Major telecoms firms should make public whether they were obliged to give spies access to their networks, according to Labour MP Tom Watson.
"Let me be clear," Watson told MPs in a fiery debate that took place in Westminster Hall. "Telecoms companies have been illicitly aiding the security services to tap into data being processed by internet companies with whom they have a commercial relationship."
"These telecoms companies, who are the backbone of this wonderful thing called the internet, that has allowed two decades of free expression and creativity to explode into the lives of our citizens, have been operating in the shadows, to allow our security services to tap all of it."
The American NSA and the UK's GCHQ are accused of participating in a programme codenamed "MUSCULAR", which involved copying entire data flows that pass between the fibre-optic cables carrying information between data centres belonging to Silicon Valley tech giants.
The leaked documents even contained a jaunty post-it style sketch detailing the invasive and sprawling nature of the NSA's data collection. The sketch came replete with a "smiley" emoticon at the point where data was gathered by the three-letter agency.
A relatively obscure figure until recently, Tom Watson rose to prominence as a privacy activist when he questioned Rupert and James Murdoch, along with former News of the World editor Rebekah Brooks as a member of the Culture, Media and Sport Committee in July 2011.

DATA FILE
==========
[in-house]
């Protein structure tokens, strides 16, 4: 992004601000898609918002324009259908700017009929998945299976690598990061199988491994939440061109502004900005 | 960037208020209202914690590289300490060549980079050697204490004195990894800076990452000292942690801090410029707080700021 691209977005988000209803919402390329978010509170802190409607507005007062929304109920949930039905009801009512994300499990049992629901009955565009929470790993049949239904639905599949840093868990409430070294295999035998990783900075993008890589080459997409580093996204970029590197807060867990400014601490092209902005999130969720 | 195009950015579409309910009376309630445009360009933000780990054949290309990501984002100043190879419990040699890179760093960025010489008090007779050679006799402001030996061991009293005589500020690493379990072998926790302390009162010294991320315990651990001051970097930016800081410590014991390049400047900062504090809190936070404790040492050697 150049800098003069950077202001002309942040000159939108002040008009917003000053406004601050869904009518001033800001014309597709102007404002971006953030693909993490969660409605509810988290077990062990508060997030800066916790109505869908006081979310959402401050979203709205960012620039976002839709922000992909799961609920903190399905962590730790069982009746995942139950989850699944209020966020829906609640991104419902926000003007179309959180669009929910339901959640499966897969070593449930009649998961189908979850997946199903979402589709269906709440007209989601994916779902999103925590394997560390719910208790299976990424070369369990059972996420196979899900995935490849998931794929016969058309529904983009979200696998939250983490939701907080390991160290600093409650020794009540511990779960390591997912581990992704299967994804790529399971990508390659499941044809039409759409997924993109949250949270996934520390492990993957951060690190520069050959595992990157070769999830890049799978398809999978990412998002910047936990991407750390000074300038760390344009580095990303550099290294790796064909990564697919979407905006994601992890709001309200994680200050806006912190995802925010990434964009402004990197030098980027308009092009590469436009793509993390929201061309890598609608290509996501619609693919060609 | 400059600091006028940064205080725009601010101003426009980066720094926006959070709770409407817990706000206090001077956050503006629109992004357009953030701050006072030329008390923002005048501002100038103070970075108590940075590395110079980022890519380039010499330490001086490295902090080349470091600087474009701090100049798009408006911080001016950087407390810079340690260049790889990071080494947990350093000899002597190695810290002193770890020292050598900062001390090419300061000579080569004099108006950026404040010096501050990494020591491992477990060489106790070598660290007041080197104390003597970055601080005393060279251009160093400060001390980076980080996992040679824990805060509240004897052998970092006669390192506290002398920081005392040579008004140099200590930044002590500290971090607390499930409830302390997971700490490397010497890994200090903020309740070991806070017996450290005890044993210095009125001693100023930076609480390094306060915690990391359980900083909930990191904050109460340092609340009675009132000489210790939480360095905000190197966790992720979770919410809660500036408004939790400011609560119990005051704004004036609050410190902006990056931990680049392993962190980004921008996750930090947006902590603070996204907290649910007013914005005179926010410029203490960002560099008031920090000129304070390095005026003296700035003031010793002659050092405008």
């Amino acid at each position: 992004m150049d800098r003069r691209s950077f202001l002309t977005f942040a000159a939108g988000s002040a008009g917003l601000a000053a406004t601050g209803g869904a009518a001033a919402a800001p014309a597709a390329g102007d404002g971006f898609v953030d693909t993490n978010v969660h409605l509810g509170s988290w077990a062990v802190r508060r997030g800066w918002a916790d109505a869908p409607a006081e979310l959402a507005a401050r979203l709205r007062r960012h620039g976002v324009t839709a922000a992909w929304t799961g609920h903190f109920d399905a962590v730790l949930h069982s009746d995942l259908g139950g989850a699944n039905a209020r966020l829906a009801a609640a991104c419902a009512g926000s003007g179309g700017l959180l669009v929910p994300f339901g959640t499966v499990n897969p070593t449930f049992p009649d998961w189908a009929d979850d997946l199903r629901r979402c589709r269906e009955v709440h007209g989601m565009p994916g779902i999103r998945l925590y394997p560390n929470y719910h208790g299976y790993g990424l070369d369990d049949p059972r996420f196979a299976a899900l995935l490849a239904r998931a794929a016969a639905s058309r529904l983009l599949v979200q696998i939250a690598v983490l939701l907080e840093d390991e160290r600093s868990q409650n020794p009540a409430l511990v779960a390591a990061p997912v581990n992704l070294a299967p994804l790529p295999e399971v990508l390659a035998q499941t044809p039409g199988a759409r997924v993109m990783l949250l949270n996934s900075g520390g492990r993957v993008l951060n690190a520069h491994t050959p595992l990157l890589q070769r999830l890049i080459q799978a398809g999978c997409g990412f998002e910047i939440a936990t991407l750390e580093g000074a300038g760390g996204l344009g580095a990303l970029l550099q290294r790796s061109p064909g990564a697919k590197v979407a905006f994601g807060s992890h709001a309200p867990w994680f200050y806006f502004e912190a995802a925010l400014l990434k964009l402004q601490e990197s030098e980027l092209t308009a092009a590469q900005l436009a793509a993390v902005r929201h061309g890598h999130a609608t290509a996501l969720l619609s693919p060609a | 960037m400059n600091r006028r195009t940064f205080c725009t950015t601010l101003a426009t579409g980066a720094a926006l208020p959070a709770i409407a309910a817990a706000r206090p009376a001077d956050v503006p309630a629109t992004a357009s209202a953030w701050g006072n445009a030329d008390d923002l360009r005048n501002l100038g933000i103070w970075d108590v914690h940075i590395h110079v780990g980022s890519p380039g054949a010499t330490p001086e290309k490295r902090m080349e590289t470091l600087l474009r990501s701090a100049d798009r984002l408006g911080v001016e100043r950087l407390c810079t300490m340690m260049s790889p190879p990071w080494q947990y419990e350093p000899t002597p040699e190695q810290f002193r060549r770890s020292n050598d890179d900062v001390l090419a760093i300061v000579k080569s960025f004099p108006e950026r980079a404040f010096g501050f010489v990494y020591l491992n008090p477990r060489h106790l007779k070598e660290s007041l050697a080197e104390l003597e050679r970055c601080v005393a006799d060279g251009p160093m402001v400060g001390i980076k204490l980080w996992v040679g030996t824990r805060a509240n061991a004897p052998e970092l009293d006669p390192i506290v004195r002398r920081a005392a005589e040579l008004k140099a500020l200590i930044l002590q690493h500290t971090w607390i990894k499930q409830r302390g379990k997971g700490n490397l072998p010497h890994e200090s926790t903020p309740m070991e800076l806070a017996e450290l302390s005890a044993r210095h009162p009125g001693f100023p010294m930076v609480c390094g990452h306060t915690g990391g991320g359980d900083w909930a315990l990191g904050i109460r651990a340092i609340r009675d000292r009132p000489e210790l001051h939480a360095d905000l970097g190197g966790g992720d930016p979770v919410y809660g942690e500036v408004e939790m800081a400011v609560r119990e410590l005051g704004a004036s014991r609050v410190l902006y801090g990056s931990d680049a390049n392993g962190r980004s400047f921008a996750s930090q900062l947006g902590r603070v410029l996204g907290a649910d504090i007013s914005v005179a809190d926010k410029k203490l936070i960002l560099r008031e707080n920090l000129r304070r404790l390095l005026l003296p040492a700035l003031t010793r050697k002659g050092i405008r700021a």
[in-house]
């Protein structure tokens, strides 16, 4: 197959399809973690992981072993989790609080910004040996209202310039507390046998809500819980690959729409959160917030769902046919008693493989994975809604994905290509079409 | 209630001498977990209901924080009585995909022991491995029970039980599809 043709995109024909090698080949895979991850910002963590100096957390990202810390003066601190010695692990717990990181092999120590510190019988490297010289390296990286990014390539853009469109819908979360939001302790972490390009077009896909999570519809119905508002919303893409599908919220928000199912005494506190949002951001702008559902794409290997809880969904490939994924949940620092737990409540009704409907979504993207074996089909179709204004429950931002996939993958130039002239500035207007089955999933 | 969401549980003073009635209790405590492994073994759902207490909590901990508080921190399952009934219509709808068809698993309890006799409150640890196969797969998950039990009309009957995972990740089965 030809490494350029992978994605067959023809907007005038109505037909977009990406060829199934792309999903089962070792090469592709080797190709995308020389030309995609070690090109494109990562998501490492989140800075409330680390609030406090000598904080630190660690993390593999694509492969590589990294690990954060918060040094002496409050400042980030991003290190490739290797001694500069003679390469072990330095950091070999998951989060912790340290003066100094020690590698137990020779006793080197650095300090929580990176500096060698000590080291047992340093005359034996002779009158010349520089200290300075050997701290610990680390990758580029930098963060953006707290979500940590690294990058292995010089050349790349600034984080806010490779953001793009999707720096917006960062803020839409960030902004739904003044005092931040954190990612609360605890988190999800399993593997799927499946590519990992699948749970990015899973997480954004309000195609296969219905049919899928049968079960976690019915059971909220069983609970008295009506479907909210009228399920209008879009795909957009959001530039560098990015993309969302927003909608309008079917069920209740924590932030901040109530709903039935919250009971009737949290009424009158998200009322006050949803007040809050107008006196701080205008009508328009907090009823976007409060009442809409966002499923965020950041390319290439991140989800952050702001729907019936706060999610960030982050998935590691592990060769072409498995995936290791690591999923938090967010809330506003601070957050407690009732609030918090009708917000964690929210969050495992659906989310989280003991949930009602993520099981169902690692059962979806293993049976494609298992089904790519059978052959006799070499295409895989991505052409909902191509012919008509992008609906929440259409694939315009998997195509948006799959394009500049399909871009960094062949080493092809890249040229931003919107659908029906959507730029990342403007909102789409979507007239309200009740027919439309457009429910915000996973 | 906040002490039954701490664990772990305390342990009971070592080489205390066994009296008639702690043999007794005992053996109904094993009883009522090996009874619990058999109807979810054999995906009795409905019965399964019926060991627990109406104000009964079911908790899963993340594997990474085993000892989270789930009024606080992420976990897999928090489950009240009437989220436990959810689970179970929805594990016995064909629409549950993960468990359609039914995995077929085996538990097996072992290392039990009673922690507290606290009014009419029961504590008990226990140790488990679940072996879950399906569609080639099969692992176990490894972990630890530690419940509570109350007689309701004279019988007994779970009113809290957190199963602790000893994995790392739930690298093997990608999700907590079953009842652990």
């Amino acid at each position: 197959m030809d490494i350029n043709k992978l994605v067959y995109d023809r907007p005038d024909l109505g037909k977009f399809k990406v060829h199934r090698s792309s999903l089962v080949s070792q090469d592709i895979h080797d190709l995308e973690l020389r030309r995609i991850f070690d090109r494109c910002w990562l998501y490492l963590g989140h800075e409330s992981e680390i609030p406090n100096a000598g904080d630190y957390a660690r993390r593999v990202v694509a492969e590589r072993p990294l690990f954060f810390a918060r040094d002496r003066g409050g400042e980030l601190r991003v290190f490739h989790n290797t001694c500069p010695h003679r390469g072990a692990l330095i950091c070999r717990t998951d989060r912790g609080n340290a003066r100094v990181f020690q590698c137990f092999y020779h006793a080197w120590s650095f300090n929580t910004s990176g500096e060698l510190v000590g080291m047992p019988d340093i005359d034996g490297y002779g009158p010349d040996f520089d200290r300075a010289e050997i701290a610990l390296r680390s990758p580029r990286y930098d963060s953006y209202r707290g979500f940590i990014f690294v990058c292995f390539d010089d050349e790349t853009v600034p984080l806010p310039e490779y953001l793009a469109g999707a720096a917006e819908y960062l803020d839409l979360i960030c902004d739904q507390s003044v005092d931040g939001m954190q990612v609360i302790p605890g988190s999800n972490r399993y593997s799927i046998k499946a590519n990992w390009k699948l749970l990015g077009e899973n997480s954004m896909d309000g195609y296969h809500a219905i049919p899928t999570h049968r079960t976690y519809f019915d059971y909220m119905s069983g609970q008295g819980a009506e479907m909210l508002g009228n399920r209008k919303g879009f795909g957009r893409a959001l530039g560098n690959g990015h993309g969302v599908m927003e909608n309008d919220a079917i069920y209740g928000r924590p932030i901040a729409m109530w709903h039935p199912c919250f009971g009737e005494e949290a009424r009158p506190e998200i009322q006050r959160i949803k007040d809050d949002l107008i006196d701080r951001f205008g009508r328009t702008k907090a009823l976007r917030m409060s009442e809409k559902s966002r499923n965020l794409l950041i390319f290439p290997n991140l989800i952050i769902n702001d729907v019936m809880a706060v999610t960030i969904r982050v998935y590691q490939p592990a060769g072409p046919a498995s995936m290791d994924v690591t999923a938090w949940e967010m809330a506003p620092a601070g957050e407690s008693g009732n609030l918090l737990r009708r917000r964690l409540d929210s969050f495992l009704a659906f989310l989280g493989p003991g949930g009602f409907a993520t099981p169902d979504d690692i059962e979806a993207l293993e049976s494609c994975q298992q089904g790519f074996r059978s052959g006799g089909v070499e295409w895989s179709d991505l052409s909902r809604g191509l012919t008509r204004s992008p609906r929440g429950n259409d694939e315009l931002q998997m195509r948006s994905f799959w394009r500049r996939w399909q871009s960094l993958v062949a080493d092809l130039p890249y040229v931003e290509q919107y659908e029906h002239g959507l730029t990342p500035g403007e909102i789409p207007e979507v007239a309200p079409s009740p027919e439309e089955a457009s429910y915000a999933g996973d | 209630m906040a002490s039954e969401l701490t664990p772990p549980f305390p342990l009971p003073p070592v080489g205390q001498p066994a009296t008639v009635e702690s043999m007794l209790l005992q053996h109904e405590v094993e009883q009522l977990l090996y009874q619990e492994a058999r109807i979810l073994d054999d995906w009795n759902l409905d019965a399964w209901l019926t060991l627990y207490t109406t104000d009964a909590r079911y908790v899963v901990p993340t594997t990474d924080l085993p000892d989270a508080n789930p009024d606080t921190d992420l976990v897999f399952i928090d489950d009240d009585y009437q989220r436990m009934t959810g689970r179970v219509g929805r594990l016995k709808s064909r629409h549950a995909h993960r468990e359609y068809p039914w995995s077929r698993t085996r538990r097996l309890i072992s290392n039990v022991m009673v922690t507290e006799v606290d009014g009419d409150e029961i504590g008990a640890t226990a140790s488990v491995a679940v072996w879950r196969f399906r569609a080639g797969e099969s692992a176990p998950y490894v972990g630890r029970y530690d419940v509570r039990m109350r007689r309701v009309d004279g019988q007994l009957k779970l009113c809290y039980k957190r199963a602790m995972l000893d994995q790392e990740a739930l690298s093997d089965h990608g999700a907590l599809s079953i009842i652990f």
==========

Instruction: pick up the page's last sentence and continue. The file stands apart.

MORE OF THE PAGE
Watson went on to say that "the security services have clearly made the trade-off that intelligence obtained is worth the invasion of privacy," while acknowledging that those agencies "are judged on the quality of the intelligence they obtain and little else."
However, large Internet firms are a different matter, he argued.
"I want to know if the telecoms companies have voluntarily entered into this agreement or if they have been obliged to under UK or USA law."
Watson added some comments on the validity of the actions of mega-leaker Edward Snowden, The Guardian, and its journalist Glenn Greenwald.
"We only know of the existence of the TEMPORA programme because of Edward Snowden and the Guardian newspaper," Watson added. "I think they have acted courageously in the public interest."
Google earlier released a statement in response to the MUSCULAR accusations:
"We have long been concerned about the possibility of this kind of snooping, which is why we have continued to extend encryption across more and more Google services and links."
The search giant went on to claim that "we do not provide any government, including the US government, with access to our systems."
Watson's calls were echoed by Conservative MP Dominic Raab, who argued that the legal justification for the GCHQ TEMPORA programme was "thin at best".
Concerning his own party leader, David Cameron, threatening the possibility of legal action against The Guardian for its role in publishing the leaks, Raab questioned:
"If national security were materially breached, why hasn't anyone at the Guardian been charged or even arrested since the search of their offices back in July?"
Lib Dem MP Julian Huppert joined the chorus, warning Britain was in danger of "sleepwalking" into a surveillance state.
Image: Flickr (Roger Lancefield)